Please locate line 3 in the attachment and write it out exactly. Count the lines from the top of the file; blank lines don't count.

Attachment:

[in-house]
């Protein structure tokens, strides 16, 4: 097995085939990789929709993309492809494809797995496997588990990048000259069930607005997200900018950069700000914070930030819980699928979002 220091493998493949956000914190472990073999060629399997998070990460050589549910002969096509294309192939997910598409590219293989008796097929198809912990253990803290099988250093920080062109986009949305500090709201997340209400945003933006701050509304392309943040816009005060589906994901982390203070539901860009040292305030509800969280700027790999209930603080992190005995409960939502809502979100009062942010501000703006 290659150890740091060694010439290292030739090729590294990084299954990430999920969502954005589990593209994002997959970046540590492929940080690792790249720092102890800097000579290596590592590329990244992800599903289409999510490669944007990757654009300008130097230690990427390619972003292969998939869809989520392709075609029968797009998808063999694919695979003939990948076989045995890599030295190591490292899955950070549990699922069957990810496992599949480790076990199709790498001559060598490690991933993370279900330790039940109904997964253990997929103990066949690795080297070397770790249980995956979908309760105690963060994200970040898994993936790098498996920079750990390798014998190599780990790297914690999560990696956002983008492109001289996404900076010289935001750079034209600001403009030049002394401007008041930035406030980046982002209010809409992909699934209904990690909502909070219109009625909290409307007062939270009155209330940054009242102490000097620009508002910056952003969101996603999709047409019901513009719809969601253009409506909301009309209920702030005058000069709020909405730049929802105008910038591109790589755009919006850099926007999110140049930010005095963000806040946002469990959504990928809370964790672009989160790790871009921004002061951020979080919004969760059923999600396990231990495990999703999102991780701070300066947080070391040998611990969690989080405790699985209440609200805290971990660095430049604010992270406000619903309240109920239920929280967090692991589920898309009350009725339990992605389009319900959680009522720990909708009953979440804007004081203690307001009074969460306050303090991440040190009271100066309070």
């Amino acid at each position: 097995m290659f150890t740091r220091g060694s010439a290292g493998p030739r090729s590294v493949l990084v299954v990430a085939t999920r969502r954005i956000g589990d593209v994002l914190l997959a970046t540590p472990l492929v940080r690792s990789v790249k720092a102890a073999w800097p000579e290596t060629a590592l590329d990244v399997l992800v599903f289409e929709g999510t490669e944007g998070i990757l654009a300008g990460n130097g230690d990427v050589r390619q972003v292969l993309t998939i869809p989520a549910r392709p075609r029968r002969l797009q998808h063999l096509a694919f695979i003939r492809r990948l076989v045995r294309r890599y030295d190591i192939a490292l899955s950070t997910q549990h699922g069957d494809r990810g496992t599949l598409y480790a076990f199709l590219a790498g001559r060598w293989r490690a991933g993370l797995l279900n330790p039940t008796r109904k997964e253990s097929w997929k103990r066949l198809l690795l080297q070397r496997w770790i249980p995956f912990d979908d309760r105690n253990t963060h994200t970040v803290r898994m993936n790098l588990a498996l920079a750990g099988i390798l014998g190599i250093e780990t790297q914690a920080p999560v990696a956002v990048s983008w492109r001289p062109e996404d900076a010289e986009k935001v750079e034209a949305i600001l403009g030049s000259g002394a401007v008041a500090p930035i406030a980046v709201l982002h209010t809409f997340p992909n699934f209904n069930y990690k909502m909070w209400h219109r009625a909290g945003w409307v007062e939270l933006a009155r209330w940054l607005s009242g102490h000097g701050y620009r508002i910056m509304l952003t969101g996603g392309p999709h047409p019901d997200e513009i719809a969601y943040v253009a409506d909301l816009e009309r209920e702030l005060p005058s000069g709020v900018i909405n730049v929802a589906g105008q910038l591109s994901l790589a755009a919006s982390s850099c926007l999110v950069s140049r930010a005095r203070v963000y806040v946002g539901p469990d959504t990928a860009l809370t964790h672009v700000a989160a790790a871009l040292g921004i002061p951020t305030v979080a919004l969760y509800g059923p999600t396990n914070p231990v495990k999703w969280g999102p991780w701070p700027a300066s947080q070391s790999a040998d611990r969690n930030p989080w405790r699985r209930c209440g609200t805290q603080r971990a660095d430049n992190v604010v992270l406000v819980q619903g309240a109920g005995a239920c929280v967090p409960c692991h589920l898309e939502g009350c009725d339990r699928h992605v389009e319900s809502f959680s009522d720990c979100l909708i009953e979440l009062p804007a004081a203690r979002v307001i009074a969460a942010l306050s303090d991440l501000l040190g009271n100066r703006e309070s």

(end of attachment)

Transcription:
């Amino acid at each position: 097995m290659f150890t740091r220091g060694s010439a290292g493998p030739r090729s590294v493949l990084v299954v990430a085939t999920r969502r954005i956000g589990d593209v994002l914190l997959a970046t540590p472990l492929v940080r690792s990789v790249k720092a102890a073999w800097p000579e290596t060629a590592l590329d990244v399997l992800v599903f289409e929709g999510t490669e944007g998070i990757l654009a300008g990460n130097g230690d990427v050589r390619q972003v292969l993309t998939i869809p989520a549910r392709p075609r029968r002969l797009q998808h063999l096509a694919f695979i003939r492809r990948l076989v045995r294309r890599y030295d190591i192939a490292l899955s950070t997910q549990h699922g069957d494809r990810g496992t599949l598409y480790a076990f199709l590219a790498g001559r060598w293989r490690a991933g993370l797995l279900n330790p039940t008796r109904k997964e253990s097929w997929k103990r066949l198809l690795l080297q070397r496997w770790i249980p995956f912990d979908d309760r105690n253990t963060h994200t970040v803290r898994m993936n790098l588990a498996l920079a750990g099988i390798l014998g190599i250093e780990t790297q914690a920080p999560v990696a956002v990048s983008w492109r001289p062109e996404d900076a010289e986009k935001v750079e034209a949305i600001l403009g030049s000259g002394a401007v008041a500090p930035i406030a980046v709201l982002h209010t809409f997340p992909n699934f209904n069930y990690k909502m909070w209400h219109r009625a909290g945003w409307v007062e939270l933006a009155r209330w940054l607005s009242g102490h000097g701050y620009r508002i910056m509304l952003t969101g996603g392309p999709h047409p019901d997200e513009i719809a969601y943040v253009a409506d909301l816009e009309r209920e702030l005060p005058s000069g709020v900018i909405n730049v929802a589906g105008q910038l591109s994901l790589a755009a919006s982390s850099c926007l999110v950069s140049r930010a005095r203070v963000y806040v946002g539901p469990d959504t990928a860009l809370t964790h672009v700000a989160a790790a871009l040292g921004i002061p951020t305030v979080a919004l969760y509800g059923p999600t396990n914070p231990v495990k999703w969280g999102p991780w701070p700027a300066s947080q070391s790999a040998d611990r969690n930030p989080w405790r699985r209930c209440g609200t805290q603080r971990a660095d430049n992190v604010v992270l406000v819980q619903g309240a109920g005995a239920c929280v967090p409960c692991h589920l898309e939502g009350c009725d339990r699928h992605v389009e319900s809502f959680s009522d720990c979100l909708i009953e979440l009062p804007a004081a203690r979002v307001i009074a969460a942010l306050s303090d991440l501000l040190g009271n100066r703006e309070s």